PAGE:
HELPING HOMELESS – Samuel Tologanak stands outside Potter’s Hands soup kitchen. Tologanak is among Red Deer’s homeless who utilize facilities assisted through Red Deer’s five-year plan to end homelessness.

Examining the City’s fight to end homelessness

  • Dec. 4, 2013 4:25 p.m.

Red Deer’s first of two five-year plans to end homelessness has finished this year.

Gary McCaskill, writer of the next five-year plan and coordinator for EveryOne’s Home – Red Deer’s 10-Year Plan to End Homelessness by 2018, said that he hopes the next plan will focus more on the lack of housing options and better data acquisition and management.

“We’re really in that crafting stage right now for the next five-year plan,” said McCaskill, who has been the coordinator for EveryOne’s Home since July.

“What I’m finding in looking back at the last five-year plan is that there has been a lot of accomplishment over the first five years but it has been in the sense of trying to figure out where we stand as a community with homelessness, what services were available in the community and how we can bring them together in a united front.”

Executed from 2008-2013, the plan was to set the foundation for ending homelessness in the community by 2018 through four goals.

These include having sufficient housing options to meet the diverse and changing needs of our community members; increased awareness, healthy relationships, and good communication; ensuring individuals and families have access to support services whose focus is on maintaining housing or finding permanent housing and finally making sure that Red Deer has effective and reliable data systems for knowledge development on homelessness to support evidence-based decision-making.

McCaskill believes that while the community has successfully worked to build healthy relationships with the homeless through services such as the Safe Harbour Society, as well ensuring that individuals and families have access to support services, lack of effective and reliable data and lack of housing options have been an issue with the first plan.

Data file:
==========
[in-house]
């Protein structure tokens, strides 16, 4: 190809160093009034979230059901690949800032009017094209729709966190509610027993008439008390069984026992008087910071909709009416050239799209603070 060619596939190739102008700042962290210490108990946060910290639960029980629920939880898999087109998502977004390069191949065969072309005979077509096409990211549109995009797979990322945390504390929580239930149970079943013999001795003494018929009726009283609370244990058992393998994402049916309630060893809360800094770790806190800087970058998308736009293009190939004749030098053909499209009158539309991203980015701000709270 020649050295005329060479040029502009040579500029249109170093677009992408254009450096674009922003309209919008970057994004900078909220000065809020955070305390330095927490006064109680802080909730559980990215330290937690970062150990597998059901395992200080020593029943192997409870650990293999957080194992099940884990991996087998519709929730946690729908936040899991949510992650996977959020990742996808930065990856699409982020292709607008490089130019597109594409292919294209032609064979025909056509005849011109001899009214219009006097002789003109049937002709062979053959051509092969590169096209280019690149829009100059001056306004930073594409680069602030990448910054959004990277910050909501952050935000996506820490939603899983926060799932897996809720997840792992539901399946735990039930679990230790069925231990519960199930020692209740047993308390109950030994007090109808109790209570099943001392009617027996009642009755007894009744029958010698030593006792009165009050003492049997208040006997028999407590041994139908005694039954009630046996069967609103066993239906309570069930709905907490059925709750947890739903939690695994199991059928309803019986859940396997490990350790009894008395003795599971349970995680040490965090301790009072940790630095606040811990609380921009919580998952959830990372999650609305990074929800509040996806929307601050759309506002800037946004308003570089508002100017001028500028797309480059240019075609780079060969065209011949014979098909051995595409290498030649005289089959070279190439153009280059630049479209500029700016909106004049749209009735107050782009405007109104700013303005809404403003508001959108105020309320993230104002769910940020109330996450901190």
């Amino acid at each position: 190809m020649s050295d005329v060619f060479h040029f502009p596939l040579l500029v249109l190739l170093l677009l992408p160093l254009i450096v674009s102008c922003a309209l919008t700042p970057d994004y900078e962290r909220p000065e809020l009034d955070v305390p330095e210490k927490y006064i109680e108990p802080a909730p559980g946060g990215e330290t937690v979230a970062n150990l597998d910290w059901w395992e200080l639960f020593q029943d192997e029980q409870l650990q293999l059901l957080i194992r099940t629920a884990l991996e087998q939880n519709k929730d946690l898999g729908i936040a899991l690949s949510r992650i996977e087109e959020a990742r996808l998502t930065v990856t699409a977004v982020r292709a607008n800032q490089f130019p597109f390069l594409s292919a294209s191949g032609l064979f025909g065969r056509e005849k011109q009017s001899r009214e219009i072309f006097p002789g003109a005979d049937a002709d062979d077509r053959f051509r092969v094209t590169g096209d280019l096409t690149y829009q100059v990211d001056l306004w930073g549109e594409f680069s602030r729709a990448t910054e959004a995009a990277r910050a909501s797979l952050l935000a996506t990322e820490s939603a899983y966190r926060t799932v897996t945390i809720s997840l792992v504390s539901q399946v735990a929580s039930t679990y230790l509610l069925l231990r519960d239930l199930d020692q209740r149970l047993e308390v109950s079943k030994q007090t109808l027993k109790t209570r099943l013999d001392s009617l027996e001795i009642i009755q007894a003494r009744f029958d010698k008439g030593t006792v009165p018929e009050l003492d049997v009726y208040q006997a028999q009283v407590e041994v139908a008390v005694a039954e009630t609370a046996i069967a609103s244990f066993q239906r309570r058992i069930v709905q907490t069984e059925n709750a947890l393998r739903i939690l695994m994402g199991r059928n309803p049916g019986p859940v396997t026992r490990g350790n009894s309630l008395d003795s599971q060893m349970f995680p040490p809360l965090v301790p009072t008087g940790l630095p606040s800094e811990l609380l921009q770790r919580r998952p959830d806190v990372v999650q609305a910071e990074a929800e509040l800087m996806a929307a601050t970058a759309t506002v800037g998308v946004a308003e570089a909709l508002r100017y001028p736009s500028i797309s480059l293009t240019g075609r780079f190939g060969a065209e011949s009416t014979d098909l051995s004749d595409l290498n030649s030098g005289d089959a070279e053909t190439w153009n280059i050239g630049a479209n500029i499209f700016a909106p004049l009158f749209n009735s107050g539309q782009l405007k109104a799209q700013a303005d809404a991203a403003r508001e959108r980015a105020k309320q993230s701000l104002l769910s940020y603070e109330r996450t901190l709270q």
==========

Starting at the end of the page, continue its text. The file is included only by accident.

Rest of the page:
While the Red Deer and District Community Foundation (RDDCF) was initially in charge of writing the plan, after it was released it was left to the City and individual working groups to implement various parts of the plan.

Before the first plan was released in 2008, the first count of the City’s homeless population was in 2006. The next count was not until 2012, in which the RDDCF found there were 279 people residing on the streets, in shelters and with friends temporarily.

Staff at the RDDCF hope to continue to do a count every other year.

Kristine Bugayong, executive director of the RDDCF, hopes one day Red Deer will follow the example of cities such as Calgary and Edmonton who have administered centralized homeless authorities to implement and measure the success of the cities’ plans to end homelessness.

“Everything takes traction and it just takes time to solve a complex issue, and that’s what we did in the first five-year plan was lay down that traction for the next five year plan,” said Bugayong.

“The City is the funder, they distribute the money and here we are on the other side of the fence trying to further develop the community. We’ve come to the conclusion that this is not efficient, because at the best of times we don’t have the money to implement the plan.

“This is where one holistic centre would be favourable, because there would be a centralized location for the acquisition of resources and finances and the implementation of the plan,” she said. “If we really want the plan to be successful we need to have the money and the plan in one place.”

Roxana Nielsen Stewart, community development supervisor for the City, believes the success of the first five-year plan can be seen in the 344 formerly homeless people who were housed from 2009 to 2012 through Red Deer’s Housing First initiative.

According to statistics from the Red Deer Housing Authority, there are 384 people on the wait list for affordable housing and 305 affordable housing units available in Red Deer and area that are always full.

“The last units that we added to our portfolio were in 2008 when we purchased nine wheelchair units at Douglas Place,” said Outi Kite, housing administrator for the Red Deer Housing Authority.

“Currently we are assisting 514 households a month who are accessing the rent subsidy program and we encourage people to consider this option.”

Stacey Carmichael, director of housing and outreach services for the Safe Harbour Society, explained that there are plenty of services such as shelters available for the homeless but nowhere for them to go post shelter. “What we have is a serious lack of housing options,” said Carmichael.

“Once they get a job and are ready to transition out of the shelter, they are finding that there is nowhere for them to go due to a lack of affordable housing and even a lack of market housing.”

While the success of the first five-year plan is still relatively unclear, McCaskill estimates to have the second plan released before March 2014 in which he hopes to provide a bridge for bodies of the community to come together on and a clearer picture of the issues facing Red Deer’s fight to end homelessness.

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